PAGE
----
Hello and welcome to Part One of my new blog series discussing cyber intelligence and security around the critical infrastructure sectors in the U.S. Cyber-attacks are becoming increasingly prevalent and threatening to utilities, refineries, military defense systems, water treatment plants and other sectors of our critical infrastructure. Part One of this series details the dangers of cyber-attacks by state and non-state actors and how cyber intelligence can help organizations combat future cyber-attacks. Part Two will detail the role of data in cyber security and ways cyber intelligence can be gathered to further prevent attacks.

The New State of Cyber-Attacks

As technology advances so will the amount of cyber-attacks. Many companies play a vital role in their nation’s critical infrastructure and these companies are adopting digital systems to replace older, analog controls. This digitization of technology is helping operators obtain remote visibility and control over operations, including processes in refineries, the generation and transmission of power in the electrical grid, and the temperatures in nuclear cooling towers. In doing so, industrial facilities have become more efficient and productive.

However, the same digital hyper-connectivity that facility managers use to collect data and control machines and processes, also can serve as entry points for cyber attackers to get into system networks and steal or alter classified information, disrupt processes and cause damage to equipment. Many early control system breaches were random or accidental infections, but we’ve now entered a stage where kinetic attacks are becoming more prevalent, with industrial control systems becoming the object of targeted attacks.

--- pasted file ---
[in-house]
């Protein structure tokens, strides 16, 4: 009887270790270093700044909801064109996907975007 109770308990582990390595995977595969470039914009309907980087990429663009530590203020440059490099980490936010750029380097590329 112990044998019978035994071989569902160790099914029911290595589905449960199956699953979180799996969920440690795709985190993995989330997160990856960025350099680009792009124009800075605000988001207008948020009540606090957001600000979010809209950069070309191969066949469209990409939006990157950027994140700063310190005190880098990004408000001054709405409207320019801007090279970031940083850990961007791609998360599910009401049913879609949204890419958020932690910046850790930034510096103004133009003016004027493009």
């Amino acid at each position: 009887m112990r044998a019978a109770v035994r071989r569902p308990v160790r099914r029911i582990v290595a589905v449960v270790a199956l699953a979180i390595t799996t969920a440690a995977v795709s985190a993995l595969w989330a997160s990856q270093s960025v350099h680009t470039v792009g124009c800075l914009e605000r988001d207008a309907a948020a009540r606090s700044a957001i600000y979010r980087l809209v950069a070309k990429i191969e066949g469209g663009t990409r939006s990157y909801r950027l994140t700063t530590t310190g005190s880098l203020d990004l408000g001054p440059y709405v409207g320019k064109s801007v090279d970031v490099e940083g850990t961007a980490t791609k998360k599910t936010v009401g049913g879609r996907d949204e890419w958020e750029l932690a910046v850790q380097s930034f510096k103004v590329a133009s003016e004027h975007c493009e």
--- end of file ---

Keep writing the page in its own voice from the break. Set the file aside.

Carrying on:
Threats to a company’s information systems and assets could come from anywhere. State and non-state actors from around the globe are almost certainly targeting and possibly even penetrating the networks of energy providers and other critical infrastructures in the U.S. Effectively cyber criminals have loose alignment (affiliation) with state actors and now these criminals are beginning to use different methodologies, creating a huge challenge. Traditionally, we see malicious actions like zero-day attacks, Denial of Service attacks, (DoS) i.e. vulnerability attacks, bandwidth or connection flooding, stopping or delaying workflows and SQL Injections that help hackers exploit or steal data from organizations.

Another common attack in the threat actors’ arsenal, Distributed Denial of Service (DDoS), uses bots; your computer is hijacked and becomes a bot in what’s called a botnet scheme. In a botnet scheme, hackers have a remote or main control and control machine where they can send out commands to the hijacked computers or bots, to flood the servers at a particular business or organization. This brings the organizational network to a crawl and causes them to lose business and slows workflow. Now, we’re seeing an increase of physical attacks (Saudi Aramco) where actors have the capabilities to erase hard drives, shut down or crash equipment in a manufacturing plant or energy infrastructure.